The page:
So last weekend I traveled south about 3 hours to Connecticut to visit Ridgefield Family Eye Care. I was interested in seeing how they run their vision therapy (VT) clinic and Sports Vision Institute. It was quite an interesting visit and definitely worth the drive.
I’ve written a post before about how good vision isn’t simply about being able to read 20/20 letters on an eye chart. Our eyes are a complex system that most of us take for granted and its combination of muscles and nerves are used continuously during our day. The visit today reinforced the difficulty some people have.
The first patient was actually in his 70’s, to my surprise. His specialty was competitive skeet/trap shooting. He is a well-known instructor in the world of shooters and was a very interesting man. He found that as he got older, he realized his shooting skills were declining and came to this clinic for help. It was determined that his eyes were no longer coordinating with each other in a way that would allow him to efficiently track and hit a 40 mph target. The progress he had made was extraordinary and he is now a huge fan of vision therapy. I’m going to meet up with him the next time he’s in the northern Massachusetts area and he’s going to introduce me to his world at a local shooting club.
The other interesting patient of the day was a 15 year old girl named Danielle. She had been to a couple of well-known eye doctors in the area and it had been discovered that she had very complicated eyes. She didn’t need glasses, but when she got tired her eyes would not remain straight. She had started VT two years ago and made remarkable progress, but had recently backed off on her training and it was starting to show. The problem now was that her father refused to let her pursue her driver’s license because of her eye difficulties. Apparently they’ve had many a battle in the office because Danielle would rather talk on the phone that do her VT at home as prescribed. After a lengthy discussion with Dad and Coach Shaun, I think she’ll put the work in so that she can get behind the wheel soon.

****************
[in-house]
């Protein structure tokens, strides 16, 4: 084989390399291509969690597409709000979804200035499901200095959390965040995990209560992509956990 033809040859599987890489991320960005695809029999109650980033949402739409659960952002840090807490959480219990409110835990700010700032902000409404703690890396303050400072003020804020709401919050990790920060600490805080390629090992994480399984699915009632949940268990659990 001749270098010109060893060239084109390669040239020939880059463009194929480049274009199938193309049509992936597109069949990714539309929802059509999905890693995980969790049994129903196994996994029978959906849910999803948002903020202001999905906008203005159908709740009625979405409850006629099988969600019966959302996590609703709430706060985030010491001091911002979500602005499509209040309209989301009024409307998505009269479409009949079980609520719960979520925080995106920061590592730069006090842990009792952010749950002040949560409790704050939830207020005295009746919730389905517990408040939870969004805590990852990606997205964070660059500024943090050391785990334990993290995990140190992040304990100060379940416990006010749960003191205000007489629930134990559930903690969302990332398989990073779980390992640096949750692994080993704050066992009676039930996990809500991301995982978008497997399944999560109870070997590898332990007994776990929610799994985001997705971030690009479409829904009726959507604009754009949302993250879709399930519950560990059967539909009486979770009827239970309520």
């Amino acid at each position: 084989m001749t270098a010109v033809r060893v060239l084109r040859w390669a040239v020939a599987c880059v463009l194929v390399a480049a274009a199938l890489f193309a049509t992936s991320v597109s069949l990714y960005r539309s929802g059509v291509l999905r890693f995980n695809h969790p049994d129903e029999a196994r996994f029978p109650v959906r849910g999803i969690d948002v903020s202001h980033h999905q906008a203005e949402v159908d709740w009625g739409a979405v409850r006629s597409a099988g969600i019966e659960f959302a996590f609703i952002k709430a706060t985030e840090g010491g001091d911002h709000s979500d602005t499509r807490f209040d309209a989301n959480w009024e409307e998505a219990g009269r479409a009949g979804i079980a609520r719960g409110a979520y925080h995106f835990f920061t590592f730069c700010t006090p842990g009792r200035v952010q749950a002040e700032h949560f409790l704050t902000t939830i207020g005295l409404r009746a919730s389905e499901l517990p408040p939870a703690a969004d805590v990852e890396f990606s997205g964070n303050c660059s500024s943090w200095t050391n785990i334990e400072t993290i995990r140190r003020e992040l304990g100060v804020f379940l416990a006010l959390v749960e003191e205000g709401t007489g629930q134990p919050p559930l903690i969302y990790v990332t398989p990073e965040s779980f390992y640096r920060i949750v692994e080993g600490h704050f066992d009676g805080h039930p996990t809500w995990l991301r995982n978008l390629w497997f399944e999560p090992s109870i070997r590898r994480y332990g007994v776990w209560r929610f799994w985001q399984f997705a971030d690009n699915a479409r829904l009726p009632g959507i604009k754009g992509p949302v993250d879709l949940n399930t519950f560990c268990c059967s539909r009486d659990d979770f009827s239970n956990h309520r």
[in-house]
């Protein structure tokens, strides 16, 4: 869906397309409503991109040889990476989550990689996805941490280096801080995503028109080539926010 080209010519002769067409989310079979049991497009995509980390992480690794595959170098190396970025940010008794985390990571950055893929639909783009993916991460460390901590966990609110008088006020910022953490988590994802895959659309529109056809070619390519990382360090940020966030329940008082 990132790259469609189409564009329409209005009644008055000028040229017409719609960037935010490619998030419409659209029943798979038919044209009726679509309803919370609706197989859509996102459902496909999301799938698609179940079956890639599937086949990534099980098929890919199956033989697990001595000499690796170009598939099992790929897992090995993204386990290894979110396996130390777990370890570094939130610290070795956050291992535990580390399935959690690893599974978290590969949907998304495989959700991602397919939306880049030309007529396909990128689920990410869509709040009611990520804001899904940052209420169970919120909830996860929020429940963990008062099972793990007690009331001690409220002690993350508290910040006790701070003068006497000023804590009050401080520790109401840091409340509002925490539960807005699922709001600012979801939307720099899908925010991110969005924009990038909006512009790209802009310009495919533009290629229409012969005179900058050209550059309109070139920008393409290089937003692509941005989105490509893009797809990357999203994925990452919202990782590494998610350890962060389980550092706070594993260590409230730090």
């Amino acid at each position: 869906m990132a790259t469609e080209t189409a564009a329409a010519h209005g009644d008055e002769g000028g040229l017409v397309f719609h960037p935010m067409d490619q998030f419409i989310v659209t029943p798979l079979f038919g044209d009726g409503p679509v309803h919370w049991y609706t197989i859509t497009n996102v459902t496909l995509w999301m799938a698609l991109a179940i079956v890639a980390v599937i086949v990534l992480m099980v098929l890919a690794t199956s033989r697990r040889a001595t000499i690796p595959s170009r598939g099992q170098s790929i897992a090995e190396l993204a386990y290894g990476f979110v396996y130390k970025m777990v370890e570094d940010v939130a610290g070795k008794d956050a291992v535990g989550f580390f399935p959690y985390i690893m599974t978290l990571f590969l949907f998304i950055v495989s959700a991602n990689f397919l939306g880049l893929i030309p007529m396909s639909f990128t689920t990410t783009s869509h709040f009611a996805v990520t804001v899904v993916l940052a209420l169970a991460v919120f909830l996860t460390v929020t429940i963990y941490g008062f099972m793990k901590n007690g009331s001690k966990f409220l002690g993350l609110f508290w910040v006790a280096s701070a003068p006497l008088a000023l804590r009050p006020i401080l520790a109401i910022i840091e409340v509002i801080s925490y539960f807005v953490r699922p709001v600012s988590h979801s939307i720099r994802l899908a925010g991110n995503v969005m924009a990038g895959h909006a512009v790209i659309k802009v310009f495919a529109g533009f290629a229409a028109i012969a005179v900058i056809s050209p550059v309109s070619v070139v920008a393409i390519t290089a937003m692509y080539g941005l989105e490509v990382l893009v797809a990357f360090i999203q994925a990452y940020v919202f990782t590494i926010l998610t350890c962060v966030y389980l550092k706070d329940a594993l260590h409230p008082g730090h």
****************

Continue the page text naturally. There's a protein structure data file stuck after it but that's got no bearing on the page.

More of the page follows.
But without a doubt the most interesting person was Coach Shaun himself. Having gone through successful vision therapy himself as a child, he had a wonderful understanding of the role vision plays in helping us get through school and sports. Currently a high school baseball coach, he drives 45 minutes to Ridgefield every Saturday. And like any good coach, he was tough when he needed to be and encouraging the whole time. He knew that vision therapy could be successful if you did the work, and he wanted all his kids to live up to their highest potential. It made me see the importance of his role in a successful VT practice.
So I’m gonna wrap up this post before all my potential VT patients’ eyes get too tired. I have started a list of patients who expressed an interest in this, but we aren’t yet ready to implement a great VT program yet. I plan on visiting a couple of other VT clinics in the area in the next couple of weeks. Stay tuned…